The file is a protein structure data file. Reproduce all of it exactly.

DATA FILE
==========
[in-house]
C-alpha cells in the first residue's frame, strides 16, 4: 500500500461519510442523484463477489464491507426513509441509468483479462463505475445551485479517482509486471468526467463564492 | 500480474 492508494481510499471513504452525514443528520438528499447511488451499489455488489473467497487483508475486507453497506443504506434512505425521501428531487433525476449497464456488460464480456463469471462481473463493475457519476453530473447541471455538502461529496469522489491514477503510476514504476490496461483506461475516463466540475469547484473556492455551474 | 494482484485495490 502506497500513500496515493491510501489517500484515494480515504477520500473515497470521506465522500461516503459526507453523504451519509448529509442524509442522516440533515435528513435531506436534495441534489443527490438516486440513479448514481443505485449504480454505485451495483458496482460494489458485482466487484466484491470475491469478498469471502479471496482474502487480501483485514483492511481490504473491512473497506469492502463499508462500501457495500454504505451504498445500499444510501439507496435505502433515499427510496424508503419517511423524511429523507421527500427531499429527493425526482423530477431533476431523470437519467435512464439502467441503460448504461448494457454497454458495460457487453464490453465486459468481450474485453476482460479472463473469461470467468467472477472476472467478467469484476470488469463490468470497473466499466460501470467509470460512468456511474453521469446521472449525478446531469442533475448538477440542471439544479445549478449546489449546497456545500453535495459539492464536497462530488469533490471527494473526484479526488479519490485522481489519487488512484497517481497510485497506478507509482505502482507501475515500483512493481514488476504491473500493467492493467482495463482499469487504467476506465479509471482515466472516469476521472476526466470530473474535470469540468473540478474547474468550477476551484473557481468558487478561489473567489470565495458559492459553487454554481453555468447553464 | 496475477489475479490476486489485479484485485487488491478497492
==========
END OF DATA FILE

[in-house]
C-alpha cells in the first residue's frame, strides 16, 4: 500500500461519510442523484463477489464491507426513509441509468483479462463505475445551485479517482509486471468526467463564492 | 500480474 492508494481510499471513504452525514443528520438528499447511488451499489455488489473467497487483508475486507453497506443504506434512505425521501428531487433525476449497464456488460464480456463469471462481473463493475457519476453530473447541471455538502461529496469522489491514477503510476514504476490496461483506461475516463466540475469547484473556492455551474 | 494482484485495490 502506497500513500496515493491510501489517500484515494480515504477520500473515497470521506465522500461516503459526507453523504451519509448529509442524509442522516440533515435528513435531506436534495441534489443527490438516486440513479448514481443505485449504480454505485451495483458496482460494489458485482466487484466484491470475491469478498469471502479471496482474502487480501483485514483492511481490504473491512473497506469492502463499508462500501457495500454504505451504498445500499444510501439507496435505502433515499427510496424508503419517511423524511429523507421527500427531499429527493425526482423530477431533476431523470437519467435512464439502467441503460448504461448494457454497454458495460457487453464490453465486459468481450474485453476482460479472463473469461470467468467472477472476472467478467469484476470488469463490468470497473466499466460501470467509470460512468456511474453521469446521472449525478446531469442533475448538477440542471439544479445549478449546489449546497456545500453535495459539492464536497462530488469533490471527494473526484479526488479519490485522481489519487488512484497517481497510485497506478507509482505502482507501475515500483512493481514488476504491473500493467492493467482495463482499469487504467476506465479509471482515466472516469476521472476526466470530473474535470469540468473540478474547474468550477476551484473557481468558487478561489473567489470565495458559492459553487454554481453555468447553464 | 496475477489475479490476486489485479484485485487488491478497492